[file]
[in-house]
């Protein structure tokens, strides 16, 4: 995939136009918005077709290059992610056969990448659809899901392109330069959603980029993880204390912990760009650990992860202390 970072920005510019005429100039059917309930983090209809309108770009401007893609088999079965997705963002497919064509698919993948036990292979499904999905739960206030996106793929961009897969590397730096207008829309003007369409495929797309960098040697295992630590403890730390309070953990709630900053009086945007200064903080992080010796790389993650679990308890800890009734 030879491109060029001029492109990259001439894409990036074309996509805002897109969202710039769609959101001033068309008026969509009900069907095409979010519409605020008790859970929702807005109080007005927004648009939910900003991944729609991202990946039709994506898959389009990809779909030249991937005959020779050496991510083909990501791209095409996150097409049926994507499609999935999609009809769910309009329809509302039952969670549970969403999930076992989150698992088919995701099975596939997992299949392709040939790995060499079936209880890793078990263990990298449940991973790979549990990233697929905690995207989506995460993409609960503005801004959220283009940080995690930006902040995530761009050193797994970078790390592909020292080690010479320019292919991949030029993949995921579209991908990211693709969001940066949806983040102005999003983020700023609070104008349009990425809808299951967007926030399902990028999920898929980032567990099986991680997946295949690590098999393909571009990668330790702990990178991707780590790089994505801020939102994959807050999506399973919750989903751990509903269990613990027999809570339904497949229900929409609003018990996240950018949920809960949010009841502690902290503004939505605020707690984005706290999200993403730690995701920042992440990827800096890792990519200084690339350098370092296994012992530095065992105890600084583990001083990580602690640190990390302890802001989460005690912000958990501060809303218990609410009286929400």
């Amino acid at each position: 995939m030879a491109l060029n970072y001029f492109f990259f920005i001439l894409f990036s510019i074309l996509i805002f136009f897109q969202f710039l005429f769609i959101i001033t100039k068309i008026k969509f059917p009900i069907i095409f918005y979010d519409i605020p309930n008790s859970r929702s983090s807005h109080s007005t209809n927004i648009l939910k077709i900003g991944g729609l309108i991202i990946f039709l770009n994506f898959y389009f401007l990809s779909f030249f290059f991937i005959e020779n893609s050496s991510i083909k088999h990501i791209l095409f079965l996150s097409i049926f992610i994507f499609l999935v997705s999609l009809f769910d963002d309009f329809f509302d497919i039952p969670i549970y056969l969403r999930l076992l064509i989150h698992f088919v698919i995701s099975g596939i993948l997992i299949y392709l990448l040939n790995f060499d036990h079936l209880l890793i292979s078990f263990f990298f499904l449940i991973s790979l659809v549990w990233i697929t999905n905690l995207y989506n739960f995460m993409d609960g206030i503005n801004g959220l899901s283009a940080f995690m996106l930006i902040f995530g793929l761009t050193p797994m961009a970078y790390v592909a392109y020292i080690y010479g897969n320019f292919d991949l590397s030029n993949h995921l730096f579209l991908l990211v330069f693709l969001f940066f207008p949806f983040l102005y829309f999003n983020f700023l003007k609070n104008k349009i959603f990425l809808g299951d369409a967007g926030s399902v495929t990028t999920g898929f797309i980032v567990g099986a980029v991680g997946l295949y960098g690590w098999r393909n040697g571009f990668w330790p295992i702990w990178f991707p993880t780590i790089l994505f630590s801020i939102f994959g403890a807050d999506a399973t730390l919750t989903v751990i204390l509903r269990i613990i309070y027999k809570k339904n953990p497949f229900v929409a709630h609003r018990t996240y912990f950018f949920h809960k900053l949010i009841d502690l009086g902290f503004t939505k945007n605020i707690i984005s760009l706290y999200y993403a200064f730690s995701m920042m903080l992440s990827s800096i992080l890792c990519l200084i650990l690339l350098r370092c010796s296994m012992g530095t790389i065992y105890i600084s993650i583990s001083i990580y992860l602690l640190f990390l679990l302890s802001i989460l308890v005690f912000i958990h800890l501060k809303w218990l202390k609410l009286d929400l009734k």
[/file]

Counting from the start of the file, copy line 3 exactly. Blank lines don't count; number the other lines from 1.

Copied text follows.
């Amino acid at each position: 995939m030879a491109l060029n970072y001029f492109f990259f920005i001439l894409f990036s510019i074309l996509i805002f136009f897109q969202f710039l005429f769609i959101i001033t100039k068309i008026k969509f059917p009900i069907i095409f918005y979010d519409i605020p309930n008790s859970r929702s983090s807005h109080s007005t209809n927004i648009l939910k077709i900003g991944g729609l309108i991202i990946f039709l770009n994506f898959y389009f401007l990809s779909f030249f290059f991937i005959e020779n893609s050496s991510i083909k088999h990501i791209l095409f079965l996150s097409i049926f992610i994507f499609l999935v997705s999609l009809f769910d963002d309009f329809f509302d497919i039952p969670i549970y056969l969403r999930l076992l064509i989150h698992f088919v698919i995701s099975g596939i993948l997992i299949y392709l990448l040939n790995f060499d036990h079936l209880l890793i292979s078990f263990f990298f499904l449940i991973s790979l659809v549990w990233i697929t999905n905690l995207y989506n739960f995460m993409d609960g206030i503005n801004g959220l899901s283009a940080f995690m996106l930006i902040f995530g793929l761009t050193p797994m961009a970078y790390v592909a392109y020292i080690y010479g897969n320019f292919d991949l590397s030029n993949h995921l730096f579209l991908l990211v330069f693709l969001f940066f207008p949806f983040l102005y829309f999003n983020f700023l003007k609070n104008k349009i959603f990425l809808g299951d369409a967007g926030s399902v495929t990028t999920g898929f797309i980032v567990g099986a980029v991680g997946l295949y960098g690590w098999r393909n040697g571009f990668w330790p295992i702990w990178f991707p993880t780590i790089l994505f630590s801020i939102f994959g403890a807050d999506a399973t730390l919750t989903v751990i204390l509903r269990i613990i309070y027999k809570k339904n953990p497949f229900v929409a709630h609003r018990t996240y912990f950018f949920h809960k900053l949010i009841d502690l009086g902290f503004t939505k945007n605020i707690i984005s760009l706290y999200y993403a200064f730690s995701m920042m903080l992440s990827s800096i992080l890792c990519l200084i650990l690339l350098r370092c010796s296994m012992g530095t790389i065992y105890i600084s993650i583990s001083i990580y992860l602690l640190f990390l679990l302890s802001i989460l308890v005690f912000i958990h800890l501060k809303w218990l202390k609410l009286d929400l009734k």